Are you outside the U.S.? I ask since you mentioned Km instead of miles. Wondering about brand availability.
    So long as the wheels are still turning, life is good.

    Battswebb

    Pinarello Quattro~CAADX~ Zurich Lemond
    Specialized Romin Saddles

    Surly Krampus!

  7. #7
    Join Date
    Aug 2012
    Location
    Oregon
    Posts
    468
    Any updates on this? FWIW, I have a salsa vaya that I use as my commuter bike -- 13 mile each way. I love it -- I also use it for bike camping and touring. It's an amazing bike.
    2013 Specialized Myka FSR Comp
    2013 Specialized Ruby Sport (carbon)
    2014 Salsa Vaya 3 (steel)
    2014 Felt Z75

  8. #8
    Join Date
    May 2013
    Location
    north woods of Wisconsin
    Posts
    659
    Plus one on the Vaya. Been tempted a time or two to get one. Hey, it's a steel bike and a great value to boot. Classic design all the way.

  9. #9
    Join Date
    Jun 2010
    Posts
    6,465
    Quote Originally Posted by north woods gal View Post
    Plus one on the Vaya. Been tempted a time or two to get one. Hey, it's a steel bike and a great value to boot. Classic design all the way.
    Plus 2. The Vaya is perfect.
    So long as the wheels are still turning, life is good.

    Battswebb

    Pinarello Quattro~CAADX~ Zurich Lemond
    Specialized Romin Saddles

    Surly Krampus!

  10. #10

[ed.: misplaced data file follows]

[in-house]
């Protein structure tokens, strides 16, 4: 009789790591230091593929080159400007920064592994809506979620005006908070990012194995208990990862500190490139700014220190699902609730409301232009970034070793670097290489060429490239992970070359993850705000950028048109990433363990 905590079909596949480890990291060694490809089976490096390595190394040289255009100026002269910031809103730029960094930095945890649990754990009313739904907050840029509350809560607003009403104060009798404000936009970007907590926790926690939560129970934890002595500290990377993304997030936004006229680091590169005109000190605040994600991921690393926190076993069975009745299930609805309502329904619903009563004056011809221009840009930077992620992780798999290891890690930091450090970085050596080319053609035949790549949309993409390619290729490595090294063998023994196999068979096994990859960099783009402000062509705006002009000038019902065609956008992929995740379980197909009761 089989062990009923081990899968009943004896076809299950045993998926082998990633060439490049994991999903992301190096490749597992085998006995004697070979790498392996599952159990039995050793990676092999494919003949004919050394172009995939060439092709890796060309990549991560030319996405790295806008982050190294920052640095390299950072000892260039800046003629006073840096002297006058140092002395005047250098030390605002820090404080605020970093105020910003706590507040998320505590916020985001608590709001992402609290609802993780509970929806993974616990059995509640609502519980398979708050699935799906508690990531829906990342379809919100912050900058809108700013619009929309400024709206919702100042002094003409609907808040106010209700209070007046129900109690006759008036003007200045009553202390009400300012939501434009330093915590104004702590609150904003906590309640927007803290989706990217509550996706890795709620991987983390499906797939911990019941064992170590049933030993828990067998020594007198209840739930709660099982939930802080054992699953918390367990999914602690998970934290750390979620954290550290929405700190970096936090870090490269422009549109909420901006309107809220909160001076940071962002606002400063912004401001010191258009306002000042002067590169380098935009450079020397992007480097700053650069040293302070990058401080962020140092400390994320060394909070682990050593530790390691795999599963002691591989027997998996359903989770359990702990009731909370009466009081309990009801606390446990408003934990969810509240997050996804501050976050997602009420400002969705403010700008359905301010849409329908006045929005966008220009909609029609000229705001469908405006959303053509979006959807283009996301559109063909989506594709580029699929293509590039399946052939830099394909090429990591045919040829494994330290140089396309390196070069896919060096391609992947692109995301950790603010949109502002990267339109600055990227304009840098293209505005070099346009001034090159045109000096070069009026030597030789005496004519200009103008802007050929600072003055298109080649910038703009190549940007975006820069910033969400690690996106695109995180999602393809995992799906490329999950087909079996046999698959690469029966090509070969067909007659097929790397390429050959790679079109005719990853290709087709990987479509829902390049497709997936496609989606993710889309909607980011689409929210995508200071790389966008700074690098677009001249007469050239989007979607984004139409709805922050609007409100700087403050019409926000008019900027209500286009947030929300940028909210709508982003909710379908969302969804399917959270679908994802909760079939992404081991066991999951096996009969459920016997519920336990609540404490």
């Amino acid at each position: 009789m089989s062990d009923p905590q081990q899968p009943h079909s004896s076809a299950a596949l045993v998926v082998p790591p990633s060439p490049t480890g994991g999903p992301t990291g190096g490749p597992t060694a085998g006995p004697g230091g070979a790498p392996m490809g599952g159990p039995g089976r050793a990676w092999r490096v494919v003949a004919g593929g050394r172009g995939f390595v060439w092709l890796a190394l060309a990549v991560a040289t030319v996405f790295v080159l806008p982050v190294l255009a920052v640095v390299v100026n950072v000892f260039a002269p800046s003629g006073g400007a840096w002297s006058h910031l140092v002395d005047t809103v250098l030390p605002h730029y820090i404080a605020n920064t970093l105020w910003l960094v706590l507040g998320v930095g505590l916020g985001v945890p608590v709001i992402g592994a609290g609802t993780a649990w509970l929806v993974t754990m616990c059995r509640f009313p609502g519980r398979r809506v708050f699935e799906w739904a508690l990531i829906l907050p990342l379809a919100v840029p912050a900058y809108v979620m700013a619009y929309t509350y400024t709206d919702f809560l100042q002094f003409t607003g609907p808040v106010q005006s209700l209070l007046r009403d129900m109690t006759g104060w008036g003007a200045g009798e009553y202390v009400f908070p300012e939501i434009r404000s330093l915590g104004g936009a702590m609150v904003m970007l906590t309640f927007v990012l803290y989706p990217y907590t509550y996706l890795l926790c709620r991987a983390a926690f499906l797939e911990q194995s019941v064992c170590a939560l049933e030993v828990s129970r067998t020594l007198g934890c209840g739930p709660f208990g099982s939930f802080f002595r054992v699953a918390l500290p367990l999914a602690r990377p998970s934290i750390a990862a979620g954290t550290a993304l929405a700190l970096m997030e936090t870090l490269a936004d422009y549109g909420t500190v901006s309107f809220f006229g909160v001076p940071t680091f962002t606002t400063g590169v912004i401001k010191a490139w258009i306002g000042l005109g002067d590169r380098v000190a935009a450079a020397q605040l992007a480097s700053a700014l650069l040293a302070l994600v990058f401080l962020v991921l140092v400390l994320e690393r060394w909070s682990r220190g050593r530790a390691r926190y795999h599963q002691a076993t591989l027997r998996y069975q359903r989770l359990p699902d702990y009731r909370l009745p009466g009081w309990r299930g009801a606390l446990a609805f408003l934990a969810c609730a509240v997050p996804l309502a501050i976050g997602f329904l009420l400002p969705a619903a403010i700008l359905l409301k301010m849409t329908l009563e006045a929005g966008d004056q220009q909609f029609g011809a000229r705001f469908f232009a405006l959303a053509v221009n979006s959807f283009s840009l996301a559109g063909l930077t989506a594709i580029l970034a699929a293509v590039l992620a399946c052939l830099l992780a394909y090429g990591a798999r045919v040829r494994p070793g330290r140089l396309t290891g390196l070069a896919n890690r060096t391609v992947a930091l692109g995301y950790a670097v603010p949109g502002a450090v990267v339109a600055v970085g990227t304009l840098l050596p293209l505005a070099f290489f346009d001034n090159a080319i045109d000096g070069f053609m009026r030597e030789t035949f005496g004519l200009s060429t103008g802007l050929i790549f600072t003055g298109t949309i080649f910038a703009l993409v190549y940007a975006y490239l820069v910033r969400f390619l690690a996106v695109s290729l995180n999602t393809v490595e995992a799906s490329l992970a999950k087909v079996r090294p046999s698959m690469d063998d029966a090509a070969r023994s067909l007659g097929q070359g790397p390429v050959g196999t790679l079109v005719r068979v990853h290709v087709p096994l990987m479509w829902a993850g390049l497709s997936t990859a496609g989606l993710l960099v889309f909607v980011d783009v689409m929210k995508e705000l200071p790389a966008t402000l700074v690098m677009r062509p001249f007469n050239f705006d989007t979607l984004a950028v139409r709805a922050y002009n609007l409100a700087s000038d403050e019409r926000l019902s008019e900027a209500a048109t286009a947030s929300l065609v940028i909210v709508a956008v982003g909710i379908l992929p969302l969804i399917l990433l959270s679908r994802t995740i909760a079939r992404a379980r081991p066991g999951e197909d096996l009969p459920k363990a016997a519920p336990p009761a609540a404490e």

Join Date
    Jun 2002
    Location
    Mrs. KnottedYet
    Posts
    8,980
    Quote Originally Posted by Muirenn View Post
    Plus 2. The Vaya is perfect.
    Plus 3 on the Vaya.

    Also love my Soma Buena Vista mixte. Don't be put off by the step through, girly frame. It's a light, nimble, fast bike. Braze ons for racks and fenders make it up for anything; commute and touring. Fat tires fit fine so it's great for gravel or road. If I was forced at gun point or sword to thin the herd to one bike, I'd keep this. Don't tell my Italian hand made, full custom, made for me by the guy whose name goes on the frame road bike but .... the Soma has a comparable ride at about a 5th the price depending on what parts you slap on it.
    Custom Road bike ~ Mondonico Futura Legero
    Found on the road ~ Motobecane Mixte
    N+1 new bike ~ Salsa Vaya
    Commuter ~ Soma Buena Vista Mixte

    http://madeinusareviews.blogspot.com/